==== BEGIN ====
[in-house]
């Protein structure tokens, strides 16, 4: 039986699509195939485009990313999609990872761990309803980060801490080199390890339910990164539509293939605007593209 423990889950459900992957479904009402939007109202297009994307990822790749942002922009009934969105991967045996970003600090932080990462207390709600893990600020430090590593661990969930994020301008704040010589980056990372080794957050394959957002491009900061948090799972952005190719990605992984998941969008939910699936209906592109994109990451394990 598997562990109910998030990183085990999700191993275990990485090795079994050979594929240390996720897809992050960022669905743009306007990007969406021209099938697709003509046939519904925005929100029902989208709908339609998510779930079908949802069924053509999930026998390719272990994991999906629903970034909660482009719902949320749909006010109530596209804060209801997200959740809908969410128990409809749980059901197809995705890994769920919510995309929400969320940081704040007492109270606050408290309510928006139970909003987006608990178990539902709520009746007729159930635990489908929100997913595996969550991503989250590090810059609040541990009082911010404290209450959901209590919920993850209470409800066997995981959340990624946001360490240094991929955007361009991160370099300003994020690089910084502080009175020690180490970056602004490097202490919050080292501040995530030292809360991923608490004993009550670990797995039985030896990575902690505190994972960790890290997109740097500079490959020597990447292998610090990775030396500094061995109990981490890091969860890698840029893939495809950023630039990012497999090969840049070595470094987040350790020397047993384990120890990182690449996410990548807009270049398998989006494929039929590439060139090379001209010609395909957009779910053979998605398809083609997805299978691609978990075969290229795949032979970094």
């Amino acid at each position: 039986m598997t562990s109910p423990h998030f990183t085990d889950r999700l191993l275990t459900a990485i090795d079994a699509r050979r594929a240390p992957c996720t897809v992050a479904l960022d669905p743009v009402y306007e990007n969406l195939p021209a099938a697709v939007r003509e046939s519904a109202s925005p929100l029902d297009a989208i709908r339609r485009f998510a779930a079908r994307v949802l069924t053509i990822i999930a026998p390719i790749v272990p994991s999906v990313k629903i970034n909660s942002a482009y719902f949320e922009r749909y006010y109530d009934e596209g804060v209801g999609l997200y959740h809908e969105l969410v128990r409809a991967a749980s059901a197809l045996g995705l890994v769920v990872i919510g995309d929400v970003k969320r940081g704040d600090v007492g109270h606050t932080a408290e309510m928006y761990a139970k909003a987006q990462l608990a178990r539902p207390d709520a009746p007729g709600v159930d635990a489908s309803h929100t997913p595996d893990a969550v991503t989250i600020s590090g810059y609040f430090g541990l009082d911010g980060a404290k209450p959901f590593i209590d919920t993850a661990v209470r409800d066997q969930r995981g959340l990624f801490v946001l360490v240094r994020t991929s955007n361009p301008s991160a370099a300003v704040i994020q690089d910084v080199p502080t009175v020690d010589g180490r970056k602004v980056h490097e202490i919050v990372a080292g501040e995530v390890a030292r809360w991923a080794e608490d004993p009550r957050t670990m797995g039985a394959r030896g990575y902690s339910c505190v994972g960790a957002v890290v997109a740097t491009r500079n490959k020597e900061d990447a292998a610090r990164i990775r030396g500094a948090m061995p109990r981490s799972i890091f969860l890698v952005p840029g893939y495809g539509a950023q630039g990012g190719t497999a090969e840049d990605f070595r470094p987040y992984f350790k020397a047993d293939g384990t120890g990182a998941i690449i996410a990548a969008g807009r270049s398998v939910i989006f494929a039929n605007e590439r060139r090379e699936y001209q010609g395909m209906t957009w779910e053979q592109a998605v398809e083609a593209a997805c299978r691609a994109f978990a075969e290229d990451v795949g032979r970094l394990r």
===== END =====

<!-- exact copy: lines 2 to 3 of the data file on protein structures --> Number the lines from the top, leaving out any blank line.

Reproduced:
């Protein structure tokens, strides 16, 4: 039986699509195939485009990313999609990872761990309803980060801490080199390890339910990164539509293939605007593209 423990889950459900992957479904009402939007109202297009994307990822790749942002922009009934969105991967045996970003600090932080990462207390709600893990600020430090590593661990969930994020301008704040010589980056990372080794957050394959957002491009900061948090799972952005190719990605992984998941969008939910699936209906592109994109990451394990 598997562990109910998030990183085990999700191993275990990485090795079994050979594929240390996720897809992050960022669905743009306007990007969406021209099938697709003509046939519904925005929100029902989208709908339609998510779930079908949802069924053509999930026998390719272990994991999906629903970034909660482009719902949320749909006010109530596209804060209801997200959740809908969410128990409809749980059901197809995705890994769920919510995309929400969320940081704040007492109270606050408290309510928006139970909003987006608990178990539902709520009746007729159930635990489908929100997913595996969550991503989250590090810059609040541990009082911010404290209450959901209590919920993850209470409800066997995981959340990624946001360490240094991929955007361009991160370099300003994020690089910084502080009175020690180490970056602004490097202490919050080292501040995530030292809360991923608490004993009550670990797995039985030896990575902690505190994972960790890290997109740097500079490959020597990447292998610090990775030396500094061995109990981490890091969860890698840029893939495809950023630039990012497999090969840049070595470094987040350790020397047993384990120890990182690449996410990548807009270049398998989006494929039929590439060139090379001209010609395909957009779910053979998605398809083609997805299978691609978990075969290229795949032979970094």
């Amino acid at each position: 039986m598997t562990s109910p423990h998030f990183t085990d889950r999700l191993l275990t459900a990485i090795d079994a699509r050979r594929a240390p992957c996720t897809v992050a479904l960022d669905p743009v009402y306007e990007n969406l195939p021209a099938a697709v939007r003509e046939s519904a109202s925005p929100l029902d297009a989208i709908r339609r485009f998510a779930a079908r994307v949802l069924t053509i990822i999930a026998p390719i790749v272990p994991s999906v990313k629903i970034n909660s942002a482009y719902f949320e922009r749909y006010y109530d009934e596209g804060v209801g999609l997200y959740h809908e969105l969410v128990r409809a991967a749980s059901a197809l045996g995705l890994v769920v990872i919510g995309d929400v970003k969320r940081g704040d600090v007492g109270h606050t932080a408290e309510m928006y761990a139970k909003a987006q990462l608990a178990r539902p207390d709520a009746p007729g709600v159930d635990a489908s309803h929100t997913p595996d893990a969550v991503t989250i600020s590090g810059y609040f430090g541990l009082d911010g980060a404290k209450p959901f590593i209590d919920t993850a661990v209470r409800d066997q969930r995981g959340l990624f801490v946001l360490v240094r994020t991929s955007n361009p301008s991160a370099a300003v704040i994020q690089d910084v080199p502080t009175v020690d010589g180490r970056k602004v980056h490097e202490i919050v990372a080292g501040e995530v390890a030292r809360w991923a080794e608490d004993p009550r957050t670990m797995g039985a394959r030896g990575y902690s339910c505190v994972g960790a957002v890290v997109a740097t491009r500079n490959k020597e900061d990447a292998a610090r990164i990775r030396g500094a948090m061995p109990r981490s799972i890091f969860l890698v952005p840029g893939y495809g539509a950023q630039g990012g190719t497999a090969e840049d990605f070595r470094p987040y992984f350790k020397a047993d293939g384990t120890g990182a998941i690449i996410a990548a969008g807009r270049s398998v939910i989006f494929a039929n605007e590439r060139r090379e699936y001209q010609g395909m209906t957009w779910e053979q592109a998605v398809e083609a593209a997805c299978r691609a994109f978990a075969e290229d990451v795949g032979r970094l394990r």